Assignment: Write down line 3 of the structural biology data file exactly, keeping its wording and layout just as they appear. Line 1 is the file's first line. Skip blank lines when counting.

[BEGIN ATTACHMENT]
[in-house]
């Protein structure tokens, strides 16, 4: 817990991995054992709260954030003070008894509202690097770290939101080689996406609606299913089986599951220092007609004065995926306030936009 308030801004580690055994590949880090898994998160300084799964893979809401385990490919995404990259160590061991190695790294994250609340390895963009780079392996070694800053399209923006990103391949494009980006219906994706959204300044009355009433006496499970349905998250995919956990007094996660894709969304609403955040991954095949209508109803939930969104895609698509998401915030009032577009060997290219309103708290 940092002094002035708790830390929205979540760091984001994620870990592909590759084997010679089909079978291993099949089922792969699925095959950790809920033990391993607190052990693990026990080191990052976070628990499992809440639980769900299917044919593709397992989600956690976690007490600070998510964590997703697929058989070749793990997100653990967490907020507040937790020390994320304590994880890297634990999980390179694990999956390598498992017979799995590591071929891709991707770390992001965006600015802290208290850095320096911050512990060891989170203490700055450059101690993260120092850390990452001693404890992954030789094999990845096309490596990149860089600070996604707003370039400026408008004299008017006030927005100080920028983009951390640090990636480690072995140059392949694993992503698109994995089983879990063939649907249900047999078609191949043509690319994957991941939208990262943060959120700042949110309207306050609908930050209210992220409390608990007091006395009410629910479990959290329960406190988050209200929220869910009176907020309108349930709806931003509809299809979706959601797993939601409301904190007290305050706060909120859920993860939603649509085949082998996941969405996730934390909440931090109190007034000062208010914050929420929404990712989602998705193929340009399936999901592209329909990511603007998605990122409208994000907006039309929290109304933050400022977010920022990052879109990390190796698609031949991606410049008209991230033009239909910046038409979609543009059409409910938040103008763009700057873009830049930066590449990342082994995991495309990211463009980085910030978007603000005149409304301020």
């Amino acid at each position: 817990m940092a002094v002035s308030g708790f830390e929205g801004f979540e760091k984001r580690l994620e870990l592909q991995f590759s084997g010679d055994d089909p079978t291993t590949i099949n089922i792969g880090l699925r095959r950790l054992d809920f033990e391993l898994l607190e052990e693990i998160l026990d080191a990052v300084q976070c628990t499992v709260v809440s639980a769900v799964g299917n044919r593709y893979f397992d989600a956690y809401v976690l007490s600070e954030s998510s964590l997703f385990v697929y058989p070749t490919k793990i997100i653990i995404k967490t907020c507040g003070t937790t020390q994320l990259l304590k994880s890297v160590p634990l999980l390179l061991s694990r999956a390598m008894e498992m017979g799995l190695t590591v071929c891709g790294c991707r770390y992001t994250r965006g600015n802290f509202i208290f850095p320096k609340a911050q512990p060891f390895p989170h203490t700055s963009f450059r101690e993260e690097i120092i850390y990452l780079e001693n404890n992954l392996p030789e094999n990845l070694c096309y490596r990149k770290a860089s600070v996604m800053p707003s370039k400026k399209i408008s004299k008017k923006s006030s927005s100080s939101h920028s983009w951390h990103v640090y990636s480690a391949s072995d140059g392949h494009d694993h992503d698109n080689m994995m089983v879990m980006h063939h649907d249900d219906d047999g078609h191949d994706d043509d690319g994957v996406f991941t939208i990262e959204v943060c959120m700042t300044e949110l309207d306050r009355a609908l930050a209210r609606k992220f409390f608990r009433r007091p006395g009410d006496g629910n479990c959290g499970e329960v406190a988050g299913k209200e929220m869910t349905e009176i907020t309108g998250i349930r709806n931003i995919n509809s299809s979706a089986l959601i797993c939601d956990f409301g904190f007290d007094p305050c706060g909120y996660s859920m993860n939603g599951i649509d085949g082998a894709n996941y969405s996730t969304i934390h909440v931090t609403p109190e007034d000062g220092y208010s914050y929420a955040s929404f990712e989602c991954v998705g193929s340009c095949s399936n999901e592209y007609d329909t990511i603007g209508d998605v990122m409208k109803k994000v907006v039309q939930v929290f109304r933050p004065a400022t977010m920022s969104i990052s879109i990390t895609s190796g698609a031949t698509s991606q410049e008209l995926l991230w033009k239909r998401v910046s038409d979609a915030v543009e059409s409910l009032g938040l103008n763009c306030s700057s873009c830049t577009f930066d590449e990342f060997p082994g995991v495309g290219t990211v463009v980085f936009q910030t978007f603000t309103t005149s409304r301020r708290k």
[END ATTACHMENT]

């Amino acid at each position: 817990m940092a002094v002035s308030g708790f830390e929205g801004f979540e760091k984001r580690l994620e870990l592909q991995f590759s084997g010679d055994d089909p079978t291993t590949i099949n089922i792969g880090l699925r095959r950790l054992d809920f033990e391993l898994l607190e052990e693990i998160l026990d080191a990052v300084q976070c628990t499992v709260v809440s639980a769900v799964g299917n044919r593709y893979f397992d989600a956690y809401v976690l007490s600070e954030s998510s964590l997703f385990v697929y058989p070749t490919k793990i997100i653990i995404k967490t907020c507040g003070t937790t020390q994320l990259l304590k994880s890297v160590p634990l999980l390179l061991s694990r999956a390598m008894e498992m017979g799995l190695t590591v071929c891709g790294c991707r770390y992001t994250r965006g600015n802290f509202i208290f850095p320096k609340a911050q512990p060891f390895p989170h203490t700055s963009f450059r101690e993260e690097i120092i850390y990452l780079e001693n404890n992954l392996p030789e094999n990845l070694c096309y490596r990149k770290a860089s600070v996604m800053p707003s370039k400026k399209i408008s004299k008017k923006s006030s927005s100080s939101h920028s983009w951390h990103v640090y990636s480690a391949s072995d140059g392949h494009d694993h992503d698109n080689m994995m089983v879990m980006h063939h649907d249900d219906d047999g078609h191949d994706d043509d690319g994957v996406f991941t939208i990262e959204v943060c959120m700042t300044e949110l309207d306050r009355a609908l930050a209210r609606k992220f409390f608990r009433r007091p006395g009410d006496g629910n479990c959290g499970e329960v406190a988050g299913k209200e929220m869910t349905e009176i907020t309108g998250i349930r709806n931003i995919n509809s299809s979706a089986l959601i797993c939601d956990f409301g904190f007290d007094p305050c706060g909120y996660s859920m993860n939603g599951i649509d085949g082998a894709n996941y969405s996730t969304i934390h909440v931090t609403p109190e007034d000062g220092y208010s914050y929420a955040s929404f990712e989602c991954v998705g193929s340009c095949s399936n999901e592209y007609d329909t990511i603007g209508d998605v990122m409208k109803k994000v907006v039309q939930v929290f109304r933050p004065a400022t977010m920022s969104i990052s879109i990390t895609s190796g698609a031949t698509s991606q410049e008209l995926l991230w033009k239909r998401v910046s038409d979609a915030v543009e059409s409910l009032g938040l103008n763009c306030s700057s873009c830049t577009f930066d590449e990342f060997p082994g995991v495309g290219t990211v463009v980085f936009q910030t978007f603000t309103t005149s409304r301020r708290k």